Cancer progression models provide an approach to elucidate the intermediate molecular and genetic changes that ultimately lead to the transformation of a normal cell into a metastatic cell type. In this present study we utilized a combination of SKY and CGH methods to identify regions of chromosomal aberrations in the MCF10 human breast cancer progression model cell lines (9). Gene expression analysis was also performed in the immortalized normal MCF10A and malignant MCF10CA1a cell lines as a step towards identifying novel candidate protein factors that potentially correlate with cancer metastasis. In addition, since cancer is characterized by numerous alterations in the genome compared to normal cells, we have attempted to correlate changes in gene expression with genomic gains or losses of the individual genes in the malignant cell line.
About 8000 genes were identified that showed a two-fold difference in expression level (Table S2). We further classified genes based on their relevance to breast cancer (Table 1). Consistent with previous reports in breast cancer, we detected up-regulation in MCF10CA1a of fibronectin 1 (FN1) and matrix metalloproteinase 2 (MMP2) (34, 35). In contrast, while overexpression of selenoprotein plasma protein (SEPP1) and decorin (DCN) have been shown to have an antimetastatic role in breast cancer (23, 24), these genes are highly expressed in the malignant MCF10CA1a line compared to MCF10A (Table 1). While numerous studies demonstrated that over expression or amplification of the genes ERBB2 and EGFR promotes breast cancer tumorogenesis (36), we find that they are significantly down regulated in the MCF10CA1a cells (Tables 2 &3). Repression of the HRAS gene in MCF10CA1a is consistent with the over-expression of a mutant form of this protein engineered into this cell line (7).
Genes such as myelocytomatosis viral oncogene (MYC), phosphatase and tensin (PTEN), breast cancer 2 (BRCA2) (Table 2) that are involved in cell cycle control and DNA repair are down regulated. Germ line mutations in BRCA2 predisposes humans towards development of inherited breast cancer (4) and studies on PTEN showed that deregulation of this gene is associated with increased cell proliferation and tumorogenicity (37). Cytokines including interleukin A (ILA) and interleukin B (ILB) are highly down regulated in MCF10CA1a (Table 2) despite their reported contribution to the invasiveness and aggressive phenotype of breast cancer (38). In contrast, interleukin 7 (IL7), which has also been implicated in cancer progression (39), is significantly up regulated in MCF10CA1a (Table 3).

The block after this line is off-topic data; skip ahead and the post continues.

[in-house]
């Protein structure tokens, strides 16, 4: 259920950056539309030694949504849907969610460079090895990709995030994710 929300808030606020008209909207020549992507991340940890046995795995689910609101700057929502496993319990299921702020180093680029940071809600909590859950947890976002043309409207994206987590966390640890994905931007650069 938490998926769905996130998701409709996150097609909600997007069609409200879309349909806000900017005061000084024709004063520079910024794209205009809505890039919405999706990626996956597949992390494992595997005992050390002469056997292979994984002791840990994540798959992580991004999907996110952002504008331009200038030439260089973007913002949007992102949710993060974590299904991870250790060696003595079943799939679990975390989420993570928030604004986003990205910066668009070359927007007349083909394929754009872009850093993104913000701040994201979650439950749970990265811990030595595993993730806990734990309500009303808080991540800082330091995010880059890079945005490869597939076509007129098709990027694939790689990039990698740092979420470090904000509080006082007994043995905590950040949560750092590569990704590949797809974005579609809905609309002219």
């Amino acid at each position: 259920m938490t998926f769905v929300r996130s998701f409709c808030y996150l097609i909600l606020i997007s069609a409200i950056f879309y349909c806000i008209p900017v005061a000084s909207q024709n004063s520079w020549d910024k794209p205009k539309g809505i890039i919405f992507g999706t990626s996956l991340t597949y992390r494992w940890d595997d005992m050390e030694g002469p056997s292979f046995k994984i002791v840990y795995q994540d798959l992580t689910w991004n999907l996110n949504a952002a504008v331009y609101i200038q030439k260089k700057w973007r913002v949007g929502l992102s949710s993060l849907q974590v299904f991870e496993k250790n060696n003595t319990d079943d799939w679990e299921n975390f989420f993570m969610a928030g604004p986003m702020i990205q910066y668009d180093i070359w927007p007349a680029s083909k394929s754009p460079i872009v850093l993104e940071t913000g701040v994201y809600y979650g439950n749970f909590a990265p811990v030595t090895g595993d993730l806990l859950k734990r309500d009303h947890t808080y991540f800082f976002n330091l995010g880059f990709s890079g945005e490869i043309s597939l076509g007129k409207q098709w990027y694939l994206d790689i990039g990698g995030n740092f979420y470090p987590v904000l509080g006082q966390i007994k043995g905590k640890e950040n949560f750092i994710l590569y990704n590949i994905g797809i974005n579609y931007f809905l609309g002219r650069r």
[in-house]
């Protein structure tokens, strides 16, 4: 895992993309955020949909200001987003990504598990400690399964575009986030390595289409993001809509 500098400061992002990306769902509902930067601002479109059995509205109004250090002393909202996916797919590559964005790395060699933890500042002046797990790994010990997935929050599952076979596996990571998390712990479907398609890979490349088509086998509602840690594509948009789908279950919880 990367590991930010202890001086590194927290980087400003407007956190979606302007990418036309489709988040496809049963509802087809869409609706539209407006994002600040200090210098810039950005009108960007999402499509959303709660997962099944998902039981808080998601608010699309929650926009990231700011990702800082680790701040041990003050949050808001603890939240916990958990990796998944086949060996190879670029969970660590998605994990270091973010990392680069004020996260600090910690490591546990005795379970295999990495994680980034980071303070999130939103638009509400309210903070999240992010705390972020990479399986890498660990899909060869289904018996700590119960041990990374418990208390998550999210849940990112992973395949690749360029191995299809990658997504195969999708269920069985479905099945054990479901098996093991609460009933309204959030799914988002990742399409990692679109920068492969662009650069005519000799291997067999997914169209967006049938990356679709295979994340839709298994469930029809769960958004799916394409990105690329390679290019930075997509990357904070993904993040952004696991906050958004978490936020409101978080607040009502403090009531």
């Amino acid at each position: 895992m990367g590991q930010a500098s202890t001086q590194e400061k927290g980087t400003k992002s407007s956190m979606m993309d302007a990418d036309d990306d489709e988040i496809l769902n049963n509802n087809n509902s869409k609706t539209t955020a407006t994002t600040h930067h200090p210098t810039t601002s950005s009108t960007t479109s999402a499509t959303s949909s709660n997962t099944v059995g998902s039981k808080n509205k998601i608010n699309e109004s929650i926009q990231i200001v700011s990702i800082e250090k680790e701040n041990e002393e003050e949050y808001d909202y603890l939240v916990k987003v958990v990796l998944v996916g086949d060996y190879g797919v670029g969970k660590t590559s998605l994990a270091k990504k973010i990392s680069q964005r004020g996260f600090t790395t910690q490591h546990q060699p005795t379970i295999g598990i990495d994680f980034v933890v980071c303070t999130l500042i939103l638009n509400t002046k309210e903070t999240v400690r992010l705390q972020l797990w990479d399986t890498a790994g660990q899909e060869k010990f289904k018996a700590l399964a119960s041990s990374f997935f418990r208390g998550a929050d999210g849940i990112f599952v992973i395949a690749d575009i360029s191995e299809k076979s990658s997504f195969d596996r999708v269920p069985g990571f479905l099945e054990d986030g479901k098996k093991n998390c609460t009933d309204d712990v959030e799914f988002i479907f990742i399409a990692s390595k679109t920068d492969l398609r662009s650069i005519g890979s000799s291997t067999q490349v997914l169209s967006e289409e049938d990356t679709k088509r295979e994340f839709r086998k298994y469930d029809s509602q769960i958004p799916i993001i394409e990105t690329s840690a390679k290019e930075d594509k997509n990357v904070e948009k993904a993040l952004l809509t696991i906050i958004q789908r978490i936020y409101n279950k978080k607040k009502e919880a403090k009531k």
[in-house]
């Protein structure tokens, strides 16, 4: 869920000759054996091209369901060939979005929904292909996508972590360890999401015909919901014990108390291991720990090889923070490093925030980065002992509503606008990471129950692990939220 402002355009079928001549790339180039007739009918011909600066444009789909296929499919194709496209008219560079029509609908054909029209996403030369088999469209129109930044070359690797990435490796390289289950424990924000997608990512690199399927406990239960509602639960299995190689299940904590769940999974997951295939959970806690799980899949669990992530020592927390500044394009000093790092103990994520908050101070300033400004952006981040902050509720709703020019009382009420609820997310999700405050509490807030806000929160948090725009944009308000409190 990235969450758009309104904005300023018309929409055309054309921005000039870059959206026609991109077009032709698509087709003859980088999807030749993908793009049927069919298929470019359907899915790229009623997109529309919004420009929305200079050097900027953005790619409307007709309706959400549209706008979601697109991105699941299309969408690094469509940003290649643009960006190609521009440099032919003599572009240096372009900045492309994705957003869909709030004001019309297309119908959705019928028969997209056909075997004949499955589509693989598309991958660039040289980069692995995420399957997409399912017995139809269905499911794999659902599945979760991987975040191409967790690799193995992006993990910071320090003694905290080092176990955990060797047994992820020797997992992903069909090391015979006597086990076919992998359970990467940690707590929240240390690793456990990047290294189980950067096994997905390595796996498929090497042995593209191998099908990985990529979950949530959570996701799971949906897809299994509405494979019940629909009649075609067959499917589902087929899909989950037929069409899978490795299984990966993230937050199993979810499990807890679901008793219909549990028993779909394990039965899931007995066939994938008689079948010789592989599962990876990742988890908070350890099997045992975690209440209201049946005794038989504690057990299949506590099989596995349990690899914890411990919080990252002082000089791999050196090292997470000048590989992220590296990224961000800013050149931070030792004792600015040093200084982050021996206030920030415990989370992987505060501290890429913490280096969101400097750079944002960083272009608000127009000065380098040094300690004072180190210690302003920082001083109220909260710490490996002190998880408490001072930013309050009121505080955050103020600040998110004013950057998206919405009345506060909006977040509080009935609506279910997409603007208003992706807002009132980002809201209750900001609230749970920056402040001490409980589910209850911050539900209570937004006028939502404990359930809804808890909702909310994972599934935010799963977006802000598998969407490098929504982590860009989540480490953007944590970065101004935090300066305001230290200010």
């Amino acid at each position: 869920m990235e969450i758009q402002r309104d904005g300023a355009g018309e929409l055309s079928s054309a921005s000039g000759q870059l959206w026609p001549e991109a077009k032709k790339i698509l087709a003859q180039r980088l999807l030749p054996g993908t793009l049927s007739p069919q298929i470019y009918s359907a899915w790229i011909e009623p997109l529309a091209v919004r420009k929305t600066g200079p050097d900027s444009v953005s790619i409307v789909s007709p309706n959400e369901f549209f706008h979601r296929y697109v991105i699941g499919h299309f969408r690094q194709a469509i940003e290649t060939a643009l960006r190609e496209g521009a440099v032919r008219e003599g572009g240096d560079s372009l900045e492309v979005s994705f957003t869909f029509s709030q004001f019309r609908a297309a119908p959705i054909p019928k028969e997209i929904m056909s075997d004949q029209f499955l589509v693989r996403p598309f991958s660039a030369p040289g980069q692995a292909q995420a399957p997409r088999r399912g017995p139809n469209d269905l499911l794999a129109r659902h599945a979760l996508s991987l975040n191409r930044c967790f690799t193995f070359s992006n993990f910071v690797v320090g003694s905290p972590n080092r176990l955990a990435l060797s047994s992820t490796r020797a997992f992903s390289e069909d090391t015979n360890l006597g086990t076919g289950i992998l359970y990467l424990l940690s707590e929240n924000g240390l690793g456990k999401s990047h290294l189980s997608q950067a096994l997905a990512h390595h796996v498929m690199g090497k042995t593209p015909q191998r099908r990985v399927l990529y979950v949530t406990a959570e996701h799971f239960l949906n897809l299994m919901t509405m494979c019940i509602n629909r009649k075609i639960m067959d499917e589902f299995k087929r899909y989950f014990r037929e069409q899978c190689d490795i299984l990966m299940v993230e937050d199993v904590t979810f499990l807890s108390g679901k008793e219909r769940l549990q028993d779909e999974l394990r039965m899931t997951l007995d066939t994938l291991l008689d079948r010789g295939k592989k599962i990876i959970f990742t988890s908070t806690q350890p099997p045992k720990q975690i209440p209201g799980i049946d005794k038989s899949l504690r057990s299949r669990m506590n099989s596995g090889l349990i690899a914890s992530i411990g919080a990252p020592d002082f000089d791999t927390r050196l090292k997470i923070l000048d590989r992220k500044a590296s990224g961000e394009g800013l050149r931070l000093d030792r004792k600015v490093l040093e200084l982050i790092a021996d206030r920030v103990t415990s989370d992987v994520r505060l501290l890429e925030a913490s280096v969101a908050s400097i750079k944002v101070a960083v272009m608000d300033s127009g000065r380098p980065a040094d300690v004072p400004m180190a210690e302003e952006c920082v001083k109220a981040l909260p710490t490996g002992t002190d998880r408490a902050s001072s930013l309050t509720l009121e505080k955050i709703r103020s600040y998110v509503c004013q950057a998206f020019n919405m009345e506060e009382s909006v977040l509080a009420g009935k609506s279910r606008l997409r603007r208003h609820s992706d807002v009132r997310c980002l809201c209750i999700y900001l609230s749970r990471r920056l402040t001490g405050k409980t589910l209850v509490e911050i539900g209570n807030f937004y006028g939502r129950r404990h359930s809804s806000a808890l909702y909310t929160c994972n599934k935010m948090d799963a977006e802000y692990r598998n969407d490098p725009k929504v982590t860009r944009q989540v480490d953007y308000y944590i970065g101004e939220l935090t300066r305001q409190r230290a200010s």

Previous SKY demonstrated a variety of chromosomal rearrangements in breast cancer (11). In particular the reciprocal translocation involving chromosomes 3 and 9 (t (3;9) (p14;p21)) identified in our analysis has been described as the single most prominent event in the transformation of this cell type (32, 33). We also observed several other translocations involving chromosomes 2, 3,5,10 and 17. Aberrations in chromosomes 3 and 17 were previously reported in breast cancer (40). Chromosome 17 has several putative breakpoints that might be associated with higher frequency of translocations of this chromosome. A gain of chromosome 8 was observed in MCF10A cells which was lost in the subsequent premalignant (MCF10AT1) and malignant (MCF10CA1a) progression cell lines. We also identified a gain of an entire chromosome 20 in the malignant breast cell line. Consistent with these findings, chromosomal rearrangements and amplification of chromosome 8 (41) and chromosome 20 (42) have been observed frequently in breast cancer.
Using aCGH, the parental MCF10A breast cell line showed gains in 5q23.1-35.3, 19q13.11q13.43, 13q32.1-p32.2 regions and loss of 9p21.3, 3p26.3, 16p11.2, 21p11-q11.2 and 22q11.1 regions in comparison to a normal diploid cell line (Fig S1 and Table 4). The loss of the 9p21.3 region is consistent with the findings that a deletion in this region was associated with the t (3;9) translocation event that lead to immortalization of this cell line (32). A gain was also detected in the 8p23.3-q24.3 region which is consistent with the gain of an additional copy of chromosome 8 in the SKY analysis. Gain of 3p14.3, 3q13.3, 19q12-q34.3, 10q22.1-q22.2, 16q23.3, 17p11.2 and loss of 5q12.1, 5q14.3-15, and 15q21.1 were observed in the premalignant MCF10AT1 cell line (Table 4 and Fig S1). Cytogenetic changes in chromosome 17 (43) and chromosome 5 (44) have been reported in other studies. In particular, losses in the 5q13-q23.3 region have been associated with breast cancers showing a mutation for the BRCA1 gene (44). This region has also been shown to harbor several putative tumor suppressor genes.